Xirouchakis S.M.,University of Crete |
Fric J.,Hellenic Ornithological Society BirdLife Greece |
Kassara C.,University of Patras |
Portolou D.,Hellenic Ornithological Society BirdLife Greece |
And 7 more authors.
We gathered data for a four-year period (2004-2007) on the nesting ecology and reproductive performance of Eleonora's falcon in the Aegean Sea. We investigated in an indirect way the relation between clutch size and pre-laying food availability, the significance of site and pair quality on productivity, and the effects of habitat and intraspecific competition on breeding success. Overall, the species selected nest sites sheltered from sun exposure but not from the prevailing wind. Hatching, fledging, and breeding success rates were estimated at 64, 72%, and 60%, respectively. Fledglings per breeding pair ranged from 1.19 to 1.75, and fledglings per successful pair from 1.84 to 2.0, between the years. Productivity depended on parental care rather than nest-site quality. Breeding parameters varied significantly between the years, exhibiting a strong spatial yet local effect. Low success rates were recorded in specific colonies, which were attributed to adverse weather conditions and habitat degradation. Insect food availability prior to egg-laying, estimated via plant biomass, was positively correlated to clutch size. Meanwhile, low wind strengths in August, large distances from the mainland, and population size in the vicinity of the colonies had negative effects on breeding success. Considering data at the Mediterranean scale, a longitudinal trend is observed across the breeding range of this species, with breeding parameters slightly decreasing from west to east. © 2011 The Ecological Society of Japan. Source
Oppel S.,Center for Conservation Science |
Dobrev V.,Bulgarian Society for Protection of Birds BirdLife Bulgaria |
Arkumarev V.,Bulgarian Society for Protection of Birds BirdLife Bulgaria |
Saravia V.,Hellenic Ornithological Society BirdLife Greece |
And 7 more authors.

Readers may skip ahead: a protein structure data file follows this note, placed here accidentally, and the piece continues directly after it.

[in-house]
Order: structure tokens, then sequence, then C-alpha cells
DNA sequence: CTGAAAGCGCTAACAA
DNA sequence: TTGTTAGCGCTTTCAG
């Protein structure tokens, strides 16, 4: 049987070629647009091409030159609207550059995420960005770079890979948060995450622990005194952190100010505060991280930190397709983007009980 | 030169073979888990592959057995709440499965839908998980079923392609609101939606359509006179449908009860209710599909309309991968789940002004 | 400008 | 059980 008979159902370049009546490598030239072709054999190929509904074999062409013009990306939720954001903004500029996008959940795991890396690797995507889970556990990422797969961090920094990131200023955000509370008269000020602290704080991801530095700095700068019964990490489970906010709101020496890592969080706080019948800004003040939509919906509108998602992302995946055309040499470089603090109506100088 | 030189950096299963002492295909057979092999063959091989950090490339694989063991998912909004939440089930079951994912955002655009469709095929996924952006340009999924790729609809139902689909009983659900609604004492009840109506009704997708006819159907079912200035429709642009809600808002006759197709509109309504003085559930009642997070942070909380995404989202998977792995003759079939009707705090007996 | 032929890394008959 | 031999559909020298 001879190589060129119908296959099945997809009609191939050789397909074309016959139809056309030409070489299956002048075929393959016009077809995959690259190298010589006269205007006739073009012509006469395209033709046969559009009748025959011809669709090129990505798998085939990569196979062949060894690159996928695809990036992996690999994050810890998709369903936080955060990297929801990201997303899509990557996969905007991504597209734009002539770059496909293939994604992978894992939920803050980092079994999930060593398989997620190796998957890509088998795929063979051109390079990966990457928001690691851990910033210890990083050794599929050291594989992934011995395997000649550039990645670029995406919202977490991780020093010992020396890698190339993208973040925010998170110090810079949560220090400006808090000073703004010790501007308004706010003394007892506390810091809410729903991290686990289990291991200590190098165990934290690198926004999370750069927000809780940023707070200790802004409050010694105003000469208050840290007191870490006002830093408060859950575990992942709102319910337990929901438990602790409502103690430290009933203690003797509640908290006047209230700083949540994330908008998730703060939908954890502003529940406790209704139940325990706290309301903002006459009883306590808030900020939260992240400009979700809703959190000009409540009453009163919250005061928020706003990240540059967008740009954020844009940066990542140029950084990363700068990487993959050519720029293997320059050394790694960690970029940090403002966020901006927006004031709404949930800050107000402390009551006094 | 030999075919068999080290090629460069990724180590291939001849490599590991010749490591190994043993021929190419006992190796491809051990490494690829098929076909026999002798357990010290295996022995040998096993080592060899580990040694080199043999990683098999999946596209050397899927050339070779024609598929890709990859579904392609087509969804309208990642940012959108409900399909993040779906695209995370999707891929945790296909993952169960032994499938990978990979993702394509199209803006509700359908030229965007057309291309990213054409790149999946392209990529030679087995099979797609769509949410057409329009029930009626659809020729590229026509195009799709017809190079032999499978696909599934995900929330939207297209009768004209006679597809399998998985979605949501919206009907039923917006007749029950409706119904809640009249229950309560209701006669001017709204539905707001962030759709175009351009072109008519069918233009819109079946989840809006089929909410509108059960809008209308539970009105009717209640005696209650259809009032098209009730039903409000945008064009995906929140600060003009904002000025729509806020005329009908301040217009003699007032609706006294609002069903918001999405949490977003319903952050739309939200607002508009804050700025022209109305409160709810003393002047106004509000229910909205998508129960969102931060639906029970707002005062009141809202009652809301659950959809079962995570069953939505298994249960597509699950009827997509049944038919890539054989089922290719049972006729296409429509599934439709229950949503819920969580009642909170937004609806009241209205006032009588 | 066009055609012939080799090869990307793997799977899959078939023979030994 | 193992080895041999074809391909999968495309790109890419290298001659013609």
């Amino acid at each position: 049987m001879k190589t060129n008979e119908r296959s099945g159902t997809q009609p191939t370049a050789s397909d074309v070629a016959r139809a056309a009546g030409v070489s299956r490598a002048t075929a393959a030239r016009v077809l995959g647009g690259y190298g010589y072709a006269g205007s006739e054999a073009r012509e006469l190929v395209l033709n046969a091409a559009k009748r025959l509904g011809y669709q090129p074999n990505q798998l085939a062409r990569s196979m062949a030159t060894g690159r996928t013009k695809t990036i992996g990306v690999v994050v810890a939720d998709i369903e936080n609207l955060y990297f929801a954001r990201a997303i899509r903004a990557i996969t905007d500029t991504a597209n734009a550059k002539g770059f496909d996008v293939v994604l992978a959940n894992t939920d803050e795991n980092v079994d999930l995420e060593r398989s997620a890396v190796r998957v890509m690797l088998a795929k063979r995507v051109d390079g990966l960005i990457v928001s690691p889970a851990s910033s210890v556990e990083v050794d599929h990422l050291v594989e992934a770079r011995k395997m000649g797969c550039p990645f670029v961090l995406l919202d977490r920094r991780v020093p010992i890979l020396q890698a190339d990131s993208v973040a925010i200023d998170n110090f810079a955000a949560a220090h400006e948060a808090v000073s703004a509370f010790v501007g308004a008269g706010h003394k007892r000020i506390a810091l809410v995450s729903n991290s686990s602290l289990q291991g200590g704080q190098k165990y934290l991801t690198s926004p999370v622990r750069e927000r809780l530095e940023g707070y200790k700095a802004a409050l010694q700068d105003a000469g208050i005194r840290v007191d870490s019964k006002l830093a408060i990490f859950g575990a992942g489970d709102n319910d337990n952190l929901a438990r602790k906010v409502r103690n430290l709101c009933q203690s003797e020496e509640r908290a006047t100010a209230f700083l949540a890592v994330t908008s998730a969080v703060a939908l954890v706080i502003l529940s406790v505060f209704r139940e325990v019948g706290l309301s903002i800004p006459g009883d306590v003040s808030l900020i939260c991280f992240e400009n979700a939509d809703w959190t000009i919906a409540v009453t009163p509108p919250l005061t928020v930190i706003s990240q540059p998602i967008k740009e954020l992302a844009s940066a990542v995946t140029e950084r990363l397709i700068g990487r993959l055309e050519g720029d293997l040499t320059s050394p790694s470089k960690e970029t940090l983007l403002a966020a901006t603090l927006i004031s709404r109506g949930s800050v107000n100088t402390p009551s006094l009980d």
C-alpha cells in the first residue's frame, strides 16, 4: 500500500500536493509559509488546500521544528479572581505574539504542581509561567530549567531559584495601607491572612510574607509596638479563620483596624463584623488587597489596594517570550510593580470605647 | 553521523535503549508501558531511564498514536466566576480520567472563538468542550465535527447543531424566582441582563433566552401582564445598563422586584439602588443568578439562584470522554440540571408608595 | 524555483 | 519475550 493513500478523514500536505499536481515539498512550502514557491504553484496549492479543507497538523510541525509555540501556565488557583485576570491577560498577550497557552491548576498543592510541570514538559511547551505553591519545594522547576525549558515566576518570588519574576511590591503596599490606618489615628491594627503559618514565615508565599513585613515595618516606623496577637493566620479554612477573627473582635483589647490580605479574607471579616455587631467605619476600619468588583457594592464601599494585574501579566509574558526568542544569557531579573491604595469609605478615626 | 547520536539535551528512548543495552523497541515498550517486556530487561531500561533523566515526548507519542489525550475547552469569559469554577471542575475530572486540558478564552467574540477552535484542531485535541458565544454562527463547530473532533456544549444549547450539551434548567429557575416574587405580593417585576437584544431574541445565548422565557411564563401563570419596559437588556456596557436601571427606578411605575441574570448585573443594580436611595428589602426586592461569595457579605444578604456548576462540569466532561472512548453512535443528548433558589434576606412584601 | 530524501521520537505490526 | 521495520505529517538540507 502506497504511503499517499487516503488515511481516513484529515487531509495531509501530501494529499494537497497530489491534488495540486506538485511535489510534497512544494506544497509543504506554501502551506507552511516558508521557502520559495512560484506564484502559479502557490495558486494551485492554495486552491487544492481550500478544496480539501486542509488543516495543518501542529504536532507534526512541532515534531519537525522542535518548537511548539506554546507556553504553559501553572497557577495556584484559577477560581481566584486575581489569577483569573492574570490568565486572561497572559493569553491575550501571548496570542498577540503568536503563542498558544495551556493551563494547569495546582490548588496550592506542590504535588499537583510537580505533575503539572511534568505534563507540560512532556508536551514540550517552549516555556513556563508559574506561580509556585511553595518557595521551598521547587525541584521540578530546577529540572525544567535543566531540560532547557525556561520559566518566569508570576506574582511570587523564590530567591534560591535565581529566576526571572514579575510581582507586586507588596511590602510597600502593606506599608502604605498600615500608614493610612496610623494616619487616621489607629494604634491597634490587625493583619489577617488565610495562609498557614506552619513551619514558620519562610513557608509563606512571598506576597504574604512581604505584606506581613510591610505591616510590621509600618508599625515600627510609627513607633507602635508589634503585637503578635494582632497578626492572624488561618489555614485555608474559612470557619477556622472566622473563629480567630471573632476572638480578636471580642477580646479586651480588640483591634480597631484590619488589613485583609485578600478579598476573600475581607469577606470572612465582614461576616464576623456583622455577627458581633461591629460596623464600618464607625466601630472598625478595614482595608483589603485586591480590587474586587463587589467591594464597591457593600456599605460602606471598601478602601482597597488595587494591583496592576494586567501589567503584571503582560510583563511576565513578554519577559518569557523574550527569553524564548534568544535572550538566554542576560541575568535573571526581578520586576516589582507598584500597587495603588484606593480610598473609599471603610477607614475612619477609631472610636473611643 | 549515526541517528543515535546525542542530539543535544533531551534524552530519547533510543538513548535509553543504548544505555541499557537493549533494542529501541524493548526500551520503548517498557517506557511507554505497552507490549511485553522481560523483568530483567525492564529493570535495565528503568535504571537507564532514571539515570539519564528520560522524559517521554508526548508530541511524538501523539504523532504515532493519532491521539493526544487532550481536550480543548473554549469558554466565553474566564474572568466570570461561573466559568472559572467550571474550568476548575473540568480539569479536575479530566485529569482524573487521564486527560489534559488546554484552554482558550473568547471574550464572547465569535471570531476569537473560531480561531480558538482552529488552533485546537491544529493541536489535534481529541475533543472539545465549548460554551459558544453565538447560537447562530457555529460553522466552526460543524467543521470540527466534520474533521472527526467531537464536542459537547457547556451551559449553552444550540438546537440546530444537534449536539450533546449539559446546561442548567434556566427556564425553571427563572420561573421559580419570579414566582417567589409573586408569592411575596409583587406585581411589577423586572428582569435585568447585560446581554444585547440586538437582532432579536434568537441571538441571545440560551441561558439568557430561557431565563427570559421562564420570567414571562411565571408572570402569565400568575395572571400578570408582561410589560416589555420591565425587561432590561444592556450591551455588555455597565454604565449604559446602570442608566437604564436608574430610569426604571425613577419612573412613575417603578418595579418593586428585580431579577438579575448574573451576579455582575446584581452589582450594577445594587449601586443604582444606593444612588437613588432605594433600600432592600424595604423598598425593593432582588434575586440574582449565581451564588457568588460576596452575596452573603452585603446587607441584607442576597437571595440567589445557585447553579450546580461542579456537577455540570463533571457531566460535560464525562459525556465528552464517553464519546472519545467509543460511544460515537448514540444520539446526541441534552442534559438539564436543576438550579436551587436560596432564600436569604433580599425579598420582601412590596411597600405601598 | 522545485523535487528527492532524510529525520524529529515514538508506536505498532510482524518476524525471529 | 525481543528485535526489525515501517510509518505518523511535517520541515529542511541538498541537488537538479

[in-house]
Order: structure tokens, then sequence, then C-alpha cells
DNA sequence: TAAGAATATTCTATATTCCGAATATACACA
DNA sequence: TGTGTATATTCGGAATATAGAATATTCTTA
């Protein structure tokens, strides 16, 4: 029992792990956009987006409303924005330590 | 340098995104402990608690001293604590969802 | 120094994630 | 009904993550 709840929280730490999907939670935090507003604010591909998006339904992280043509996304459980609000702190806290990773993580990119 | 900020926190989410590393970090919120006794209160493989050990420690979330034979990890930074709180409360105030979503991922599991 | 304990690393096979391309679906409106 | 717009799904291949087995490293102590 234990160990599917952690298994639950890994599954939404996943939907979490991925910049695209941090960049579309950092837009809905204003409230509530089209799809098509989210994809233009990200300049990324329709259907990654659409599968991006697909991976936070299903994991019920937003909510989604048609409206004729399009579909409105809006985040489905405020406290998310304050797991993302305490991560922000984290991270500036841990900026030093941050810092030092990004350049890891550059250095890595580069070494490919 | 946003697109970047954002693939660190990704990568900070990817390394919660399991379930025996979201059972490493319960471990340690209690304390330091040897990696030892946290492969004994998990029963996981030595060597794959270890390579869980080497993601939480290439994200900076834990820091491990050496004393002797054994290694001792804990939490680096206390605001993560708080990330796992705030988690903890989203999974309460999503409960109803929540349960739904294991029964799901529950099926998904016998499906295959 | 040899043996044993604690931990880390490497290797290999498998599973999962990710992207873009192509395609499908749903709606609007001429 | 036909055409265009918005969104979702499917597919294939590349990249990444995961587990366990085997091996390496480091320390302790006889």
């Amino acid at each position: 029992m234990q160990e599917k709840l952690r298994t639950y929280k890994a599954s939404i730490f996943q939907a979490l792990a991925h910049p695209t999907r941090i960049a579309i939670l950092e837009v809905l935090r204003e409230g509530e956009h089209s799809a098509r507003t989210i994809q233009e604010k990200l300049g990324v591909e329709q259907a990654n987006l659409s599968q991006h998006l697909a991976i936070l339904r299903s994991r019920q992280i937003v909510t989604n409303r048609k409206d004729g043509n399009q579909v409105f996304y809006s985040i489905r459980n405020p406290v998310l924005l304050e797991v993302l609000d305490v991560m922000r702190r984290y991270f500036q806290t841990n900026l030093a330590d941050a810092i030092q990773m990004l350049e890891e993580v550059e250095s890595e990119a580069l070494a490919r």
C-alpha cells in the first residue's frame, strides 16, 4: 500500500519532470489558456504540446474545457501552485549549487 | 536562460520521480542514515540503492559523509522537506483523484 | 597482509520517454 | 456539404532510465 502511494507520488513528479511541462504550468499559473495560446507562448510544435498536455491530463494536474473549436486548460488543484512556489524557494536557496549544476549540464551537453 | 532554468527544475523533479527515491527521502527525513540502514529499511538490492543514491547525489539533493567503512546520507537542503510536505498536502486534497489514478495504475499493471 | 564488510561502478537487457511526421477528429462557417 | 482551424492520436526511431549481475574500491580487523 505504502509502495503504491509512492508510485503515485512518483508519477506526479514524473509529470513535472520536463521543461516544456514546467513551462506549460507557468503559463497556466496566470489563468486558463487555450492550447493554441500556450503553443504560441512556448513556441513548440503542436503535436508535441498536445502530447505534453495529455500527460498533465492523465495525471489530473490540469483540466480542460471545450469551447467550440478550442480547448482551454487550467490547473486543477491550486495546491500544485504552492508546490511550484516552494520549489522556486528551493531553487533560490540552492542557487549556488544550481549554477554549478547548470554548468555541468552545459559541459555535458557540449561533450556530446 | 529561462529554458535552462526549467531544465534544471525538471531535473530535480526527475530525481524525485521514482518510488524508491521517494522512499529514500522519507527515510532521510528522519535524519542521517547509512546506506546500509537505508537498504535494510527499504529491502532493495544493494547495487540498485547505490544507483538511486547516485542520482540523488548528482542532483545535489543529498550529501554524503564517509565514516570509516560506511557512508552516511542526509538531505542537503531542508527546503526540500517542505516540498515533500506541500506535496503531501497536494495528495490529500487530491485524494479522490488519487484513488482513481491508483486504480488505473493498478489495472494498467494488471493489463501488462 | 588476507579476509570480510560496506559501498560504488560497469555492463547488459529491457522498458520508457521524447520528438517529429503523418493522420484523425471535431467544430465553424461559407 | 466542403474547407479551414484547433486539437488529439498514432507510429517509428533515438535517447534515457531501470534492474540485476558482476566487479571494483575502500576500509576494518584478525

Assessing the effectiveness of conservation measures to reverse population declines is essential to evaluate management strategies. Management solutions such as direct protection or supplementary feeding typically aim at reducing mortality or increasing productivity, but demonstrating such demographic consequences of adopted management is often difficult. Here we assess the effectiveness of large-scale management actions aimed at the conservation of an endangered vulture on the Balkan Peninsula by extending a novel analysis to estimate seasonal adult survival from observations of unmarked individuals. We monitored Egyptian Vulture Neophron percnopterus breeding success and territory occupancy over 11 years in three countries during which both nest guarding and supplementary feeding were carried out. We found little evidence that nest guarding and supplementary feeding increased breeding propensity (mean = 0.88 ± 0.32 standard deviation, n = 463), breeding success (0.82 ± 0.39), or the number of fledglings raised by successful pairs (1.3 ± 0.74). We estimated adult survival during the 23-week breeding season (mean = 0.936, 95% credible interval 0.889-0.968) and found no significant increase due to management. In the last 13 years 43 dead adult birds have been found during the breeding season, and 77% of confirmed mortalities were due to poisoning. Overall, the current management measures may have so far failed to halt ongoing population declines because the beneficial effects are insufficient to offset the loss of adult birds for example due to poisoning. We suggest that additional measures to slow the decline of Egyptian Vultures in the Balkans are required. In the short term, we urge governments to enforce anti-poison regulations that already exist. In the medium term, alternative approaches need to be developed that reduce the use of poisons and the associated accidental mortality of vultures and other wildlife species. © 2016 Elsevier Ltd. Source